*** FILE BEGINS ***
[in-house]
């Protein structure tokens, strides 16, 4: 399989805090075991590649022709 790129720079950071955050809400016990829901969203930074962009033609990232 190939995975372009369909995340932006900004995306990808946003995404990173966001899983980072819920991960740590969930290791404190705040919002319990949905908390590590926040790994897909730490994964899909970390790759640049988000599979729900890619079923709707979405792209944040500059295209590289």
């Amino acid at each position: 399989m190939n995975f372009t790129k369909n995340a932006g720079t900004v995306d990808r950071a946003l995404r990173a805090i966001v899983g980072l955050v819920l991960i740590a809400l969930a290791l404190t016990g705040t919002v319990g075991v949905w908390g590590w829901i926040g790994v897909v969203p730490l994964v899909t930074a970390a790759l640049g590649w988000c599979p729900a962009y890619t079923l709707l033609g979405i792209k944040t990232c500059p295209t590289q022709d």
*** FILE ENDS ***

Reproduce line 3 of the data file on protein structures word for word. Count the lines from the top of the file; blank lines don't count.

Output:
């Amino acid at each position: 399989m190939n995975f372009t790129k369909n995340a932006g720079t900004v995306d990808r950071a946003l995404r990173a805090i966001v899983g980072l955050v819920l991960i740590a809400l969930a290791l404190t016990g705040t919002v319990g075991v949905w908390g590590w829901i926040g790994v897909v969203p730490l994964v899909t930074a970390a790759l640049g590649w988000c599979p729900a962009y890619t079923l709707l033609g979405i792209k944040t990232c500059p295209t590289q022709d």